Editor’s Note: This series counts down the Top 10 engines of all time—see how the voting was done by reading our initial post.

Tomorrow, we’ll reveal your #1 engine of all time.

Before we do, we thought we’d give a little love to those engines that just missed the Top 10. These are engines that garnered quite a few votesjust not enough to make the final 10.

truckinwebFord Flathead V8

In all honesty, this one would have definitely been in our Top 10. Unfortunately, this legendary engine came up just short in the voting and finished just outside the list. The Ford Flathead 221 is essentially the engine that started the hot rod movementHot Rod magazine even did a comprehensive guide to the Flathead.

Courtesy of Barrett-Jackson.com

Courtesy of Barrett-Jackson.com

Ford Boss 429

The Ford 429 engine was born in 1968 but became legend in 1969. That’s when Ford introduced the Boss 429 Mustang, which was powered by a Boss 429 engine rated at 375 horsepower. By most estimates the rating was quite lowas were many ratings during the muscle car warsand the engine actually churned out over 500 horsepower!

Courtesy of Chevystreetperformance

Courtesy of Chevystreetperformance

Chevrolet 327

The Chevrolet 327 came in multiple horsepower versions and was offered in a wide range of automobiles from 1962-69. Because of the mass availability of parts for this small block engine, it remains a favorite among hot roddersas the voting proved.

Courtesy of tripowerguy.com

Courtesy of tripowerguy.com

Pontiac 421 Tri-Power

The Pontiac 421, most specifically the 421 Tri-Power, was popular among voters. The engine was initially introduced as a racing engine for the 1961 and 1962 model years, but was released for the general population in 1963. The 421 Tri-Power was basically the king of Pontiac performance in the 1960s, delivering 376 horsepower.

Courtesy of holley.com

Courtesy of holley.com

Ford 302

The 351 Windsor made the Top 10, but the 302 was one of the longest running engines of all time. First offered in 1968, the 302 is best known by performance enthusiasts for its use in the Mustang. It was also commonly known as the Ford 5.0L, although it actually only 4.942 liters. (The 4.9L moniker was already taken by the 300 I6).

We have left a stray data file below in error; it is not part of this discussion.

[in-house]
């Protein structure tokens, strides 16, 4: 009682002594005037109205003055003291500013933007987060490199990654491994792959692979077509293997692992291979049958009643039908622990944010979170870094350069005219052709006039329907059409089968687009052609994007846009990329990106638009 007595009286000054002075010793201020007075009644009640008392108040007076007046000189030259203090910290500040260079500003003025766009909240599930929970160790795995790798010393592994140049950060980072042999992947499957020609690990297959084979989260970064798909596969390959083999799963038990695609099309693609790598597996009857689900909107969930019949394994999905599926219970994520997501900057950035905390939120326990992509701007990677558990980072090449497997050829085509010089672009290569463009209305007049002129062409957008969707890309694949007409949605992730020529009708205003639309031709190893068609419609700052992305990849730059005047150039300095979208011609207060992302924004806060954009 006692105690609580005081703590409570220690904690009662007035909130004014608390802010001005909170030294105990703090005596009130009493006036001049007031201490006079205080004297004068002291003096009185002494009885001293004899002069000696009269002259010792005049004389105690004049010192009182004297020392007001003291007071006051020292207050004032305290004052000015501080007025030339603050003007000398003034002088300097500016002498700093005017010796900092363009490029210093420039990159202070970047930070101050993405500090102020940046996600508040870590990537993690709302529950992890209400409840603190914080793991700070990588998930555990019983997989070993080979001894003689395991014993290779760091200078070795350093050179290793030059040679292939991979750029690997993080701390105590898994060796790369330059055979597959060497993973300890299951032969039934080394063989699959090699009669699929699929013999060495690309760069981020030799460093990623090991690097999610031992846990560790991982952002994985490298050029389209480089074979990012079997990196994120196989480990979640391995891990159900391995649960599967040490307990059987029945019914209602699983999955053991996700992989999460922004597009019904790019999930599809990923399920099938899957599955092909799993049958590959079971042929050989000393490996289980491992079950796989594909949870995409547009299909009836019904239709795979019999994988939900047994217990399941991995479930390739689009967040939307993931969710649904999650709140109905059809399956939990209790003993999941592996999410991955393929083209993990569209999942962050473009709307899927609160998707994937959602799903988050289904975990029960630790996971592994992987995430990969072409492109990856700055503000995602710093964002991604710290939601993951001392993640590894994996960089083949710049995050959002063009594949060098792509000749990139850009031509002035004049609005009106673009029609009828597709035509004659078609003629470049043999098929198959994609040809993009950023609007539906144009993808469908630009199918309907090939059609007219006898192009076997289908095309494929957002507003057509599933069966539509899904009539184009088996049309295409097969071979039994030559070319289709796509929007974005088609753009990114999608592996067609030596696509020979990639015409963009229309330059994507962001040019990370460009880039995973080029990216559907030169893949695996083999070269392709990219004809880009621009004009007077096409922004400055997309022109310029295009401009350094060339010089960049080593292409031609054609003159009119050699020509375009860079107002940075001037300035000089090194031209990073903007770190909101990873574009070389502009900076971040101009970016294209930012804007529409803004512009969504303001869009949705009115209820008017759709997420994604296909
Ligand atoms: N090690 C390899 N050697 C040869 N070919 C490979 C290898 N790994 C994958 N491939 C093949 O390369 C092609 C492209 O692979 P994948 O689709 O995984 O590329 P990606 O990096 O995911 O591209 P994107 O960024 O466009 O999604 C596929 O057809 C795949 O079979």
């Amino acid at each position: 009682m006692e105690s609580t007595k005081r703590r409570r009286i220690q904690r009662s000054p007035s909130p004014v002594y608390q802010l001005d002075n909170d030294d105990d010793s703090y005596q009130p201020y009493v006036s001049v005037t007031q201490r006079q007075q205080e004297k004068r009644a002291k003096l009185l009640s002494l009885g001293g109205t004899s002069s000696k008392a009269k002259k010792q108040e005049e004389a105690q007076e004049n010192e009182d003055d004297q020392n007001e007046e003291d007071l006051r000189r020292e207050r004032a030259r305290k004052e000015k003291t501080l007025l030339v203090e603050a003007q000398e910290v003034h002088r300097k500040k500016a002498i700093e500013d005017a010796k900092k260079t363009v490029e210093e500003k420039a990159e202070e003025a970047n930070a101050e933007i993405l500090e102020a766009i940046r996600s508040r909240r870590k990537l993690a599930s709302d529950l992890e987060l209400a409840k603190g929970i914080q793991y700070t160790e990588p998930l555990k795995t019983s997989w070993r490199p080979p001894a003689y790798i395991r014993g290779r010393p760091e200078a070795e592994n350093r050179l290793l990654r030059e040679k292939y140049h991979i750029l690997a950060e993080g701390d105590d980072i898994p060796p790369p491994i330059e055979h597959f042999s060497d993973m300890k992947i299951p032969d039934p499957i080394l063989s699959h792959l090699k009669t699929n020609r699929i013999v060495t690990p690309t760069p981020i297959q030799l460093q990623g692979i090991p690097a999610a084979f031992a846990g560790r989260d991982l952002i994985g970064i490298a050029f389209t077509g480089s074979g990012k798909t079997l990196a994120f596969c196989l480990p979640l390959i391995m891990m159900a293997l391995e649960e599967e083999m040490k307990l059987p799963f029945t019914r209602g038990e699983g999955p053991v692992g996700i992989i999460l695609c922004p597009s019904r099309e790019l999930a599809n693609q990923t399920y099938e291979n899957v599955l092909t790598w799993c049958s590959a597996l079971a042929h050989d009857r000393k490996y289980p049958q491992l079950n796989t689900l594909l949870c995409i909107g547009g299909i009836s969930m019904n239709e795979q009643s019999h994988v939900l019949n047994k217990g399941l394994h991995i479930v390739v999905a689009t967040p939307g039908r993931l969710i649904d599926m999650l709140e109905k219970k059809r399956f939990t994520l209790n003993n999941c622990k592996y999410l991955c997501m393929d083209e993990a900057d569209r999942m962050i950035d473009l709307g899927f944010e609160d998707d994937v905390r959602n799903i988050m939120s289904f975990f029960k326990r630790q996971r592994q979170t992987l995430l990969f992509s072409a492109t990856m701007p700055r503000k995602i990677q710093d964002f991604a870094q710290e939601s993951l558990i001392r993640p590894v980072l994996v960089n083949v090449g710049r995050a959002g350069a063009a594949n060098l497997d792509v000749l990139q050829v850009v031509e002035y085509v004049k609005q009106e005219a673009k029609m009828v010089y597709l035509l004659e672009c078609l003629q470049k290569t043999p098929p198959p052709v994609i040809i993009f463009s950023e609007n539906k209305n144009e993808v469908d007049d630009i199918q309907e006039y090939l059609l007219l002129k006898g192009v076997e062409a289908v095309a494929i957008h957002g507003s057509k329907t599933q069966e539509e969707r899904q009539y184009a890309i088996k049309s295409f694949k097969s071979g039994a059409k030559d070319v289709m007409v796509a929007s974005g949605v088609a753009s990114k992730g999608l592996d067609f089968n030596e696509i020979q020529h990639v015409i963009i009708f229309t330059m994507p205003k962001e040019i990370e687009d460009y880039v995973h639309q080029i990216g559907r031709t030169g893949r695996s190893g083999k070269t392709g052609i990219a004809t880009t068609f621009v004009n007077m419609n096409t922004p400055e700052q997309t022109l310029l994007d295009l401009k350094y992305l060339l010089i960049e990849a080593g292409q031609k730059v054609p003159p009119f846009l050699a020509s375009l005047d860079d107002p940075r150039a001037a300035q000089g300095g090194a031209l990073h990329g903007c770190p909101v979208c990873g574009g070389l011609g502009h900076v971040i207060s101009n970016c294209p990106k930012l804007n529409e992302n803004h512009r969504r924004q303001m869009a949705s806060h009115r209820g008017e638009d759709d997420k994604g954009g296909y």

Courtesy of barrett-jackson.com

Courtesy of barrett-jackson.com

Chrysler 440

Although not as powerful at the 426 HEMI, the Chrysler 440 could be purchased for about half the price. The bang-for-buck power made this engine a favorite among voters for the Top 10 list. The 440 was the last of the Chrysler mills above the 400 cubic inch mark, and with the addition of the “six-pack” carburetor setup from 1969-71, it really packed a punch.

Courtesy of Ecomodder.com

Courtesy of Ecomodder.com

Buick 3.8L Turbo

In 1987, the Buick Grand National was called America’s quickest car. This was due to its use of the Buick 3.8L turbo, which was first introduced at the 1976 Indianapolis 500, where it was used in the pace car. By 1978, Buick offered the 3.8L turbo as a production engine and its popularity rose throughout the 1980s.

SOURCES: Enginefacts.com, AllPar.com

 

 

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Author: David Fuller

David Fuller is OnAllCylinders' managing editor. During his 20-year career in the auto industry, he has covered a variety of races, shows, and industry events and has authored articles for multiple magazines. He has also partnered with mainstream and trade publications on a wide range of editorial projects. In 2012, he helped establish OnAllCylinders, where he enjoys covering all facets of hot rodding and racing.